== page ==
Freelance consultant for digital heritage

The top of the first interpretation board from the exhibition. The wording reads "Faddying it thro' the Streets, the earliest accounts of Flora Day"

Folk exhibition at the Museum of Cornish Life

On Saturday 20th April my third exhibition about folk traditions has opened for a month (until 20th May) at the Museum of Cornish Life in Helston. Titled Faddying it thro’ the Streets, the exhibition explores the earliest written accounts of Helston’s annual Flora Day celebration and links them to a selection of objects from the museum’s extensive collections.

The first hour of the morning was ushered in with drums, fifes, and fiddles. Various parties proceeded to the country, where they ravished the gardens and hedges of their sweets, decorated themselves in the spoils, passed a few hours in junketing, and then returned to the town, faddying it thro’ the streets.

Royal Cornwall Gazette – Saturday 15 May 1802

It is decorated with (museum-safe) leaves and flowers to bring some of the feeling of Flora Day into the museum. The earliest account dates from 1790, and the most recent in the exhibition is from 1849. I wanted visitors, whether they were visitors with no knowledge of Flora Day or were born Helstonians who had never missed a single ‘Eighth of May’ to learn something of its origins, and perhaps discover something that surprised, intrigued or delighted them.

When I was asked to curate the exhibition, I was delighted. Flora Day is held by many Helstonians as a day that equals Christmas in terms of importance. The day itself is highly organised and a delight to attend as a visitor. Only Helstonians and their partners (I am not one of them) are allowed to participate in the formal dances. My previous exhibition, a huge dive into the historical roots of the modern festival of Golowan in Penzance which took over the huge retail area of a former Argos, was fascinating and satisfying to research and curate. It has sparked interest from the community into the traditions and customs, and helped them to understand the origins of today’s celebrations. Since Flora Day is so dear to so many, I opted to letting the historical accounts themselves lead the narrative, so that Helstonians and visitors alike could learn from the words of their forebears.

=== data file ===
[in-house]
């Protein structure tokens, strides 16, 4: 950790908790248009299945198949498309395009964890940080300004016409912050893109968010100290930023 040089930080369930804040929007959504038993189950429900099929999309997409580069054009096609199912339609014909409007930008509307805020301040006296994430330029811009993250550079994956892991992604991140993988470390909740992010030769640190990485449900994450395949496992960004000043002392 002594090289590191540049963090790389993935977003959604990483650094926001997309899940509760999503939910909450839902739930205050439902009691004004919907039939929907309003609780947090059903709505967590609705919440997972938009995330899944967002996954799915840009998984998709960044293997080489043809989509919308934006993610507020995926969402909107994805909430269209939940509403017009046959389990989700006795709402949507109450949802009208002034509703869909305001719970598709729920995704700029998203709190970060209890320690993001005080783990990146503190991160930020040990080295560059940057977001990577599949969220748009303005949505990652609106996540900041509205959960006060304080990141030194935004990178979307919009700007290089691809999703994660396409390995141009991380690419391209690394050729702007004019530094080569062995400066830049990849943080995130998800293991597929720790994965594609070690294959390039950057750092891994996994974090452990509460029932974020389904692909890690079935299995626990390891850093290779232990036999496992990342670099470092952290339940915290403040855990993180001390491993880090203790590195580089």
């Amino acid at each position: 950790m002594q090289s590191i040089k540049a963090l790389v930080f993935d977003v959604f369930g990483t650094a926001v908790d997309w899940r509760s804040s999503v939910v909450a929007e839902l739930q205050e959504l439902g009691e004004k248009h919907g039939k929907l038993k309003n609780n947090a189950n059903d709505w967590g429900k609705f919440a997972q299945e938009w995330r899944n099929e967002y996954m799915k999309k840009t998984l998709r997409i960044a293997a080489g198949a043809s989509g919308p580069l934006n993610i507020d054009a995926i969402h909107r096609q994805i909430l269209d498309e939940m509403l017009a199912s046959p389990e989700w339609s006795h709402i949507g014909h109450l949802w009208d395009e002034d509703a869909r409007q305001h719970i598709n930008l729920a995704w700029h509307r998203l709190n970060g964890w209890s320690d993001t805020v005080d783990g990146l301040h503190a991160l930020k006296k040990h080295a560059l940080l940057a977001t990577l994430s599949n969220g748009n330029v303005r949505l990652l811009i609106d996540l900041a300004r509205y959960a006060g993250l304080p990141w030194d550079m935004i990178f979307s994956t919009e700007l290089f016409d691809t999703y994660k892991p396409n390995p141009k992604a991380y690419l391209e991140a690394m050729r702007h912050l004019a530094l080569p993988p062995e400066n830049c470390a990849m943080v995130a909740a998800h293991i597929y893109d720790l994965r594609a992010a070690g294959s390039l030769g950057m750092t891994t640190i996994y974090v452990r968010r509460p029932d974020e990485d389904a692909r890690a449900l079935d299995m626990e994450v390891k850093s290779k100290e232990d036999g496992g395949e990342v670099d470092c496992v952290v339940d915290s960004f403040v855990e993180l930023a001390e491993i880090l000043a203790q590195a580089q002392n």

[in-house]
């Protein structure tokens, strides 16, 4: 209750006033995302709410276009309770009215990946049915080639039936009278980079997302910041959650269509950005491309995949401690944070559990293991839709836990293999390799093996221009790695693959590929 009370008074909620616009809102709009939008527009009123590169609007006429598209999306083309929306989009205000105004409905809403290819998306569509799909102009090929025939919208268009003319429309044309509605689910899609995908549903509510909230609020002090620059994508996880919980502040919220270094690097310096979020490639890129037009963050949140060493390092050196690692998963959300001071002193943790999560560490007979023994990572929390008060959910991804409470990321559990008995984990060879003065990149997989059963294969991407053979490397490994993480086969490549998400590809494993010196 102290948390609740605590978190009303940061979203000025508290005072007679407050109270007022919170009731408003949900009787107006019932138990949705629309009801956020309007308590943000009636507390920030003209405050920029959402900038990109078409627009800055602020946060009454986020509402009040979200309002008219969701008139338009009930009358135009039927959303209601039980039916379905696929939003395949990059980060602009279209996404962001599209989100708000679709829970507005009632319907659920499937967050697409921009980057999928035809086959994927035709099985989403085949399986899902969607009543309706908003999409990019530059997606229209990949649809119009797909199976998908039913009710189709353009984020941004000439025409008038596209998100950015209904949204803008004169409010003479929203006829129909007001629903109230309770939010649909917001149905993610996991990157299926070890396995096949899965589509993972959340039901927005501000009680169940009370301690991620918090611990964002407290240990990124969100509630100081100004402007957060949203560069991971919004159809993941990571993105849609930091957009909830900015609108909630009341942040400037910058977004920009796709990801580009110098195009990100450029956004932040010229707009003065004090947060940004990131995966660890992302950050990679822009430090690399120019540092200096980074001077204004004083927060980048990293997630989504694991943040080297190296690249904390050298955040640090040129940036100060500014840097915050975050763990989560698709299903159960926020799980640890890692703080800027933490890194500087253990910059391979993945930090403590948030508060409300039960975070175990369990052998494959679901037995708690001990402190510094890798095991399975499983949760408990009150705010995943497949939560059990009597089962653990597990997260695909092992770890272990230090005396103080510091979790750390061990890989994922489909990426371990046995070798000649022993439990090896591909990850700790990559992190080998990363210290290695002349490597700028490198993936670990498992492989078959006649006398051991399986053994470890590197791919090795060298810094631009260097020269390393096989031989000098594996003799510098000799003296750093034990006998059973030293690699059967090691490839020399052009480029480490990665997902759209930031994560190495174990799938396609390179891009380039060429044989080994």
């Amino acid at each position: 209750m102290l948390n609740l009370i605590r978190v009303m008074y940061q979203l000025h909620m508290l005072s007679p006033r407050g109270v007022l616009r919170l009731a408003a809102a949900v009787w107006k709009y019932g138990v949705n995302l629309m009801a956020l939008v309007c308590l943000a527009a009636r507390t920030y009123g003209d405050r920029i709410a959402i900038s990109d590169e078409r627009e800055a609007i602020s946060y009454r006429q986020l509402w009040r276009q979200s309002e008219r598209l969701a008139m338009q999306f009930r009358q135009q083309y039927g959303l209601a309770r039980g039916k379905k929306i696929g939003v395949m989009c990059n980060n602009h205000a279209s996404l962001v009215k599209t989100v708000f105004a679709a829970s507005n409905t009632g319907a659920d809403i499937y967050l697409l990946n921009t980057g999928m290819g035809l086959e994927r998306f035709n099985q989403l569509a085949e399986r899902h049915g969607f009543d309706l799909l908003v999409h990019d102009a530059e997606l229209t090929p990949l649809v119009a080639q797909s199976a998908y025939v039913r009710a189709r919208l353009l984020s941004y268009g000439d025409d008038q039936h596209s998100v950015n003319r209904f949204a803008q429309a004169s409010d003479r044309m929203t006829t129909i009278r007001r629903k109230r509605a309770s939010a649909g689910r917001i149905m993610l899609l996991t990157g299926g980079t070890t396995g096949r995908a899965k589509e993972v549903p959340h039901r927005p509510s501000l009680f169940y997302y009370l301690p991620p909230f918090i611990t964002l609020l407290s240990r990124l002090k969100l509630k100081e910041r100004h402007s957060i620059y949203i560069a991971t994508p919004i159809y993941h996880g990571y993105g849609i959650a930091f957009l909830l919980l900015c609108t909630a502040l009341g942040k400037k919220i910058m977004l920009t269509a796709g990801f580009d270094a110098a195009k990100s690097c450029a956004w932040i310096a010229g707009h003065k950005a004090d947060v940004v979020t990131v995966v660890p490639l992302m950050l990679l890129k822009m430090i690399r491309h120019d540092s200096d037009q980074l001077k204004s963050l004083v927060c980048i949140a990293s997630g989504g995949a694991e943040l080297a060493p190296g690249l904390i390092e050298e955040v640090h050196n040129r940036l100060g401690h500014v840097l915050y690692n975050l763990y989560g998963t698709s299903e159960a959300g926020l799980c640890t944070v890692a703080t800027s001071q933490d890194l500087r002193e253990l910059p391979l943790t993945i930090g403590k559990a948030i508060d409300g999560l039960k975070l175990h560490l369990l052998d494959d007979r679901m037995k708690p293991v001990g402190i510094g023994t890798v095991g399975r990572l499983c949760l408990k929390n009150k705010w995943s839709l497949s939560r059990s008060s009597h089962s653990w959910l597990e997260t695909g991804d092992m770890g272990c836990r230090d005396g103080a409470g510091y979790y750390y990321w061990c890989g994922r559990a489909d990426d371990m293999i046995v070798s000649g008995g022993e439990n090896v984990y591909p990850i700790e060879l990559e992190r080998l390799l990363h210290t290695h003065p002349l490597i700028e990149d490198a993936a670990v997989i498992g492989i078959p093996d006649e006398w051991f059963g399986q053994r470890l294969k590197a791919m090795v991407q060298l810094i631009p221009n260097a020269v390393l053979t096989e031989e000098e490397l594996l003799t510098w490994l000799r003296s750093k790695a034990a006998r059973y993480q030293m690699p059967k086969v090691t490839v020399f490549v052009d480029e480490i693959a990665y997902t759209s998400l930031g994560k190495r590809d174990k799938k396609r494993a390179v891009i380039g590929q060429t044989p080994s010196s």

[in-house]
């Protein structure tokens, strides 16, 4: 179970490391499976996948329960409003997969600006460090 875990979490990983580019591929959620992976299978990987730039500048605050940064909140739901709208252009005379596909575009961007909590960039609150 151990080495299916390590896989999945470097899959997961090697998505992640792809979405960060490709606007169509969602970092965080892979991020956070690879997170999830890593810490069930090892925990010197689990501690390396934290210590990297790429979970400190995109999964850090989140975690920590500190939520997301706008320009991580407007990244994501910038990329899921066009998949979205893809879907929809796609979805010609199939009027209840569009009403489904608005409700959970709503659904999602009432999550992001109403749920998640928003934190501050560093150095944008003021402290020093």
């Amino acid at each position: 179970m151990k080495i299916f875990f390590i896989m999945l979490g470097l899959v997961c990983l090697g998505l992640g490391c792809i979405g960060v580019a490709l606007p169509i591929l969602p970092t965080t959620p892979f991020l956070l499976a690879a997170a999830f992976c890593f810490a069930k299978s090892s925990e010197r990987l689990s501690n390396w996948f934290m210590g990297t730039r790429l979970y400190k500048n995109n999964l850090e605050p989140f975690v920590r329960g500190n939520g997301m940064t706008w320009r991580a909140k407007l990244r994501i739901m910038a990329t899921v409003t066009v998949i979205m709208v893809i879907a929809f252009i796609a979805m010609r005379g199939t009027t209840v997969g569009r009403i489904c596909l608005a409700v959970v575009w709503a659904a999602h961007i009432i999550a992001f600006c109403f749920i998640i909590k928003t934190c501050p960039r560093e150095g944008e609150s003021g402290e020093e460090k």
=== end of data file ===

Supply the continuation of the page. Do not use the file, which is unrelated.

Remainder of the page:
The people of Helston celebrated their annual festival, the Furry-day, on Monday last, with great spirit, amidst a crowd of visitors assembled from the neighbouring towns and country.

Royal Cornwall Gazette – Saturday 14 May 1808

Using sources as diverse as musical scores, antiquarian books and 19th century newspapers, I wove together excerpts and quotes directly from them, lightly introduced and with dates clearly indicated. I think that some people will be surprised by the types of activities that people took part in during Flora Day. They might also be interested in the debate, which is still ongoing 200 years later, about the very name “Flora Day”, which is indignantly summarised by a letter from 1809 signed by the otherwise anonymous “Viator” who felt that the real and traditional name “Furry Day” was far more appropriate than one named after a Roman goddess.

The common people call the ceremony FFYNNU, and FFODI; which implies prosperity, and happiness: and others call it, FLORA-day.

The Bardic Museum, by Edward Jones. Vol I. London: A. Strahan. 1802

Faddying it thro’ the Streets also introduces the earliest musical scores for the Furry Dance tune which is played throughout the day, as well as for the “Furry Day Song Tune” to which the “Hal-An-Tow” is sung early in the morning. Some of the museum’s earliest musical instruments are on display in the exhibition, illustrating not just the music played throughout Flora Day and its elaborate formal evening balls, but also celebrating the informal music that was played for dancing and entertainment at the town’s taverns and inns during the period.

The whole of the amusements of the day were conducted with that good order which has ever distinguished this festival, and does credit to the people of Helston.

Royal Cornwall Gazette – Saturday 15 May 1802

Faddying it thro’ the Streets is on at the Museum of Cornish Life from 20th April until 20th May 2024. I will be giving a short talk about it at the Museum on 30th April.

The exhibition panels have been produced using recyclable materials, and have been designed to be reused. It has been made possible through funding from Arts Council England.


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